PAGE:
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I’m no good at waiting. I have a Panasonic LX100 on order, and I am as twitchy as a kid in the weeks before Christmas about it. Every day, I check Amazon to see if they have announced ship date, and every day I check what’s new in reviewland concerning the LX100.
An aside: this daily search for what’s new about the LX100 usually turns up some comments on the forums. It fascinates me that the folks who have absolutely zero experience with the camera – they have never handled it, never shot with it, never seen it in real life – are most often the ones who most vehemently hold their opinions: “Why, if you gave me one of these, I wouldn’t shovel (potential mulch) with it . . .” and so forth. Whereas the folks with actual experience with the camera tend to be much more circumspect with their remarks. This reminds me of a great quote I saw the other day: “Everyone is entitled to their own opinion. They are not entitled to their own facts.”
We’ve had about a week of rain here at El Rancho Elliott, which has meant no strolls with the better half and the two dachshunds, no jaunts with camera in hand. It came into my fevered brain that maybe a good camera that could shoot with impunity in the drizzle would be a good idea, and wouldn’t you know, Crutchfield had an Olympus OM-D E-M5 with 12-50 weather resistant lens at a brilliant price and a special deal on the 75-300 lens. I wave some plastic at them, and presently the camera and lenses arrive. Hold that thought for a moment.
Most mornings, I arise before sunup, attend to some Necessary Stuff, and then read, check camera stuff on the Internet, and mess around with my cameras. This often involves attempting to take images in extremely iffy light – something that both my Canon G12 and Panasonic FZ200 are actually pretty good at, although noise can be a problem.
So the OMD arrives, and I mess with it in the daylight hours, and it acquits itself pretty well. I am impressed with the build quality, its overall small size, the swift autofocus, and the colors that it produces. I knew that the lenses were not fast, but I had read on the Internet about the so-called “T” measurement. It stands for something like “total light throughput” I think, and the idea was that a slow lens on a bigger sensor camera would let in more total light than fast lens on a small sensor camera (like my Canon and Panasonic).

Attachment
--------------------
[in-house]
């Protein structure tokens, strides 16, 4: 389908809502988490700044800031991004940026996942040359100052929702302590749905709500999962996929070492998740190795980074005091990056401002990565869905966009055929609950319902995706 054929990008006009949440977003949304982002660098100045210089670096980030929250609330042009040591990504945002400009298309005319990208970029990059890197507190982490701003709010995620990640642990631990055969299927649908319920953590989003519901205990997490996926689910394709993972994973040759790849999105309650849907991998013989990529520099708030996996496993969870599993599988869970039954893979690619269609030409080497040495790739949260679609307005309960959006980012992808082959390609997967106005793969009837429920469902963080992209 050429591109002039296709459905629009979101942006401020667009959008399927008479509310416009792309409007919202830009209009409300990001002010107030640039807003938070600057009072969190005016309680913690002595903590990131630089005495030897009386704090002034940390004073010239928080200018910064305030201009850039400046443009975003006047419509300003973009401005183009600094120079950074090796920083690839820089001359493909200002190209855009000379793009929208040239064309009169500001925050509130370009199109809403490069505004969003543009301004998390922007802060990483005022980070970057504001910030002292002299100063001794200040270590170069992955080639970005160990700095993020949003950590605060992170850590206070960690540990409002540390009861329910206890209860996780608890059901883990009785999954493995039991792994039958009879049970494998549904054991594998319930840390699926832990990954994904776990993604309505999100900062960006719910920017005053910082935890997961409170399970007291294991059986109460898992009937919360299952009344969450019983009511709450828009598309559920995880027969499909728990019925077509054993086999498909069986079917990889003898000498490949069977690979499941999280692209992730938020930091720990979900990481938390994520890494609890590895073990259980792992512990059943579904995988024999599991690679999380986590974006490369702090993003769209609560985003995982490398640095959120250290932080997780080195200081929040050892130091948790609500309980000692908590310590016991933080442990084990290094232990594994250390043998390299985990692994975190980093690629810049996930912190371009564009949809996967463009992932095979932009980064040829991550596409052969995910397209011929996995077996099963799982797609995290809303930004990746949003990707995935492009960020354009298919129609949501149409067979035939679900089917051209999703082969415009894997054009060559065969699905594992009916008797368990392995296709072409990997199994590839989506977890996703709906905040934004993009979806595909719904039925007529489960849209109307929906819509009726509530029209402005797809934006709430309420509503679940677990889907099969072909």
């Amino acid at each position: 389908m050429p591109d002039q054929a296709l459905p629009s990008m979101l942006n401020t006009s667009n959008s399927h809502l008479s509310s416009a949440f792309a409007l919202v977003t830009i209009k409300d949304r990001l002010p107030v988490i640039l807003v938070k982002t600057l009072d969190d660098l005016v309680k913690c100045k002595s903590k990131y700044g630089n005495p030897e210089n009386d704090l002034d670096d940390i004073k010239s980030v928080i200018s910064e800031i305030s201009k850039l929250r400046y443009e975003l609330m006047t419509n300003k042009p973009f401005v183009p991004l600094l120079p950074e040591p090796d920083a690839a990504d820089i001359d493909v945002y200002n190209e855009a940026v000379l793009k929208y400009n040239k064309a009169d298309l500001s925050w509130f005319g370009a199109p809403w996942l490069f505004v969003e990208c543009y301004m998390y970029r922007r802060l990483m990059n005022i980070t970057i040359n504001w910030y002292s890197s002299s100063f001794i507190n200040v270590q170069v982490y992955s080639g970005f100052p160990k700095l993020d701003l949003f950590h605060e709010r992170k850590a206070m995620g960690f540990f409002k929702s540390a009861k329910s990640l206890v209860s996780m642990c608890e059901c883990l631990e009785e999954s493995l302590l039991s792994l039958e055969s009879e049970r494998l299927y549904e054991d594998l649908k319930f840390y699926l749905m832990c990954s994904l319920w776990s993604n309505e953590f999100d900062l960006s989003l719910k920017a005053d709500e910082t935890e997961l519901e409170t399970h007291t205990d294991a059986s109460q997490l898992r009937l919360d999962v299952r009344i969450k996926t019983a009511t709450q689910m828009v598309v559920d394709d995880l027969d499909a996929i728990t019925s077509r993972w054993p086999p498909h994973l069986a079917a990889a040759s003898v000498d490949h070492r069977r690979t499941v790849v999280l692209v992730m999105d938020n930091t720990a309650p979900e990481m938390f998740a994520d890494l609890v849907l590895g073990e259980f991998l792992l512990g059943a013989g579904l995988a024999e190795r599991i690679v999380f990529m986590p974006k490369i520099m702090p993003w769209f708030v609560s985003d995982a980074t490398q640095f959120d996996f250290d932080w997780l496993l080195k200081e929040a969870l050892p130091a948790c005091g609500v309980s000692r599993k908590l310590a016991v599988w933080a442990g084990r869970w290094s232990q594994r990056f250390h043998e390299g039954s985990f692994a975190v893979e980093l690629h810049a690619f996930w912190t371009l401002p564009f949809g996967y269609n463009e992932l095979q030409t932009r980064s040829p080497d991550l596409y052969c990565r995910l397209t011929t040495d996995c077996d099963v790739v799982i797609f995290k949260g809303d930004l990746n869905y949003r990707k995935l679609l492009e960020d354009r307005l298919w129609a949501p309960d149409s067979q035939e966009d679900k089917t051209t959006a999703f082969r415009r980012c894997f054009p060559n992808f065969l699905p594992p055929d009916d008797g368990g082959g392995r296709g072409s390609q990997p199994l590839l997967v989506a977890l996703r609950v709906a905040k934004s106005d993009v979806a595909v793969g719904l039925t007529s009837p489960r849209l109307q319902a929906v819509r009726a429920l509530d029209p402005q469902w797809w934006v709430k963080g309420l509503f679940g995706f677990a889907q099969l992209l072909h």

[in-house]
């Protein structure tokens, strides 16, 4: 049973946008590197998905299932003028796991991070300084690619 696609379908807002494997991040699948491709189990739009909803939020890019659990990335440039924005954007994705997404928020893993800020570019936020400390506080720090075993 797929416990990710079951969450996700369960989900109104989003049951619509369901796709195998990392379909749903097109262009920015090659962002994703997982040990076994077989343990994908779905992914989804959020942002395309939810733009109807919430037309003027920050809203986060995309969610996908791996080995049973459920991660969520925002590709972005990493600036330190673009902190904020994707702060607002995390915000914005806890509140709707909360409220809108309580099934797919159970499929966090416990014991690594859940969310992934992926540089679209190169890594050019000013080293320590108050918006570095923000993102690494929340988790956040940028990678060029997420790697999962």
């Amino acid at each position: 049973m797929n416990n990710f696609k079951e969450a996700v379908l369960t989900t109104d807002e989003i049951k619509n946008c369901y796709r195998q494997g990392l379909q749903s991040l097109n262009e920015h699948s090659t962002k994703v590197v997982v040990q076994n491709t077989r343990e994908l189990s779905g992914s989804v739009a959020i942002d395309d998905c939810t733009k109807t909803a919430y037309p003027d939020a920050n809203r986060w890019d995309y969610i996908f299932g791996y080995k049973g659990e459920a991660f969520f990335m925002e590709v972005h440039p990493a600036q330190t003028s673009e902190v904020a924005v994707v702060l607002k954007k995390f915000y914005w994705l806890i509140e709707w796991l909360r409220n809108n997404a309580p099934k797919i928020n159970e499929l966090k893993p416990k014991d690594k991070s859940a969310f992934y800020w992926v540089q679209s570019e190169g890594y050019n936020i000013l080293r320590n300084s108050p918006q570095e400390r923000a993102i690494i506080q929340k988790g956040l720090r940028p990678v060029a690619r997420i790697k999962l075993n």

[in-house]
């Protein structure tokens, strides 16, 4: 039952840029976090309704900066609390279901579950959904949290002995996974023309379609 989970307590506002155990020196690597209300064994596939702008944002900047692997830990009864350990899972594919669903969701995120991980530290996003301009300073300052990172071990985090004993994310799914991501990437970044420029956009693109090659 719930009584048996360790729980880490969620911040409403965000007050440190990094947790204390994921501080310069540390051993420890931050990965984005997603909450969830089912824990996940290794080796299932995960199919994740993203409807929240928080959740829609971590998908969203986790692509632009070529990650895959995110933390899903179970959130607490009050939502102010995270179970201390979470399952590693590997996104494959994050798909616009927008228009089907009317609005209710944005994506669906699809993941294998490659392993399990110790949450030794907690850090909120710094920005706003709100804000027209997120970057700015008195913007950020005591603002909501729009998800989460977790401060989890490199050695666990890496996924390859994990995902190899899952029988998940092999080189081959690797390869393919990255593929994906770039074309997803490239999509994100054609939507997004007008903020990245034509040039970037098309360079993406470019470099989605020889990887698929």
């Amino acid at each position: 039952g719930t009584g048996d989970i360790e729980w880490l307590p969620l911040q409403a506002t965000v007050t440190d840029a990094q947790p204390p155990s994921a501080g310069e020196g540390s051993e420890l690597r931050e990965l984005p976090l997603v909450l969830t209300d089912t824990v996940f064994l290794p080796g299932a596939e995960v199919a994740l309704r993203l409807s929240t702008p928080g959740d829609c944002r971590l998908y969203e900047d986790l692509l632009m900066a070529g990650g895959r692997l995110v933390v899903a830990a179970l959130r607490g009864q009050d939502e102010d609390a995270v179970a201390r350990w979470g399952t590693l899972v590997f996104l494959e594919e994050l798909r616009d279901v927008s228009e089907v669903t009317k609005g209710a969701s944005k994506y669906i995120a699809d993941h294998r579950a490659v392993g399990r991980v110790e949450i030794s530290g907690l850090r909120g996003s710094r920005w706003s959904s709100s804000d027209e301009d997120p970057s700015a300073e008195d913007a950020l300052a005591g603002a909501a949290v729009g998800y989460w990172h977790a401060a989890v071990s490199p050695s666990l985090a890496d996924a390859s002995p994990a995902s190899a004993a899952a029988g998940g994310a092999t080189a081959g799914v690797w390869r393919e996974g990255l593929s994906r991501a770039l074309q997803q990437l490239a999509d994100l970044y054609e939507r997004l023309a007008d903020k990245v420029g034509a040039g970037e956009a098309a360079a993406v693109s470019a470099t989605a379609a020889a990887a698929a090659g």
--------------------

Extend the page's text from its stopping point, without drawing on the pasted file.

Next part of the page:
The next morning I take a run at a very dark scene with the OMD. The display says something like “2 seconds at f/6.3 at ISO 1600.” I think: “f/6.3? You’re kidding, right?”
The camera affirms that it is not kidding. f/6.3 is wide open with the 12-50 zoomed in all the way. I command: “Give me ISO 3200.” The camera says, “Okay, 1 second at f/6.3.” That’s still way too slow, even with the Olympus’ well-regarded image stabilization kicked in.
Just then an epiphany hits me like a thunderclap: it’s all about the lens. Elliott, you moron, you should be thinking about the lens first! Figure out what lens you need, then all the other considerations can fall in behind that. A lot of my shooting is done at the margins of the day, hunting for images that float my boat in the dawn or the dusk. Whatever camera I buy and keep next should have a righteously fast lens.
I am reminded of my father-in-law (now passed). He was fairly meticulous about maintaining his cars, but he would buy the cheapest tires he could find: recaps, used tires, I mean cheap. One day I said to him: you realize that your car only touches the ground in four places. Does it really make sense to economize there?
Note to self: in the image making process, before anything else happens, the light has to pass through the lens; pay attention to that.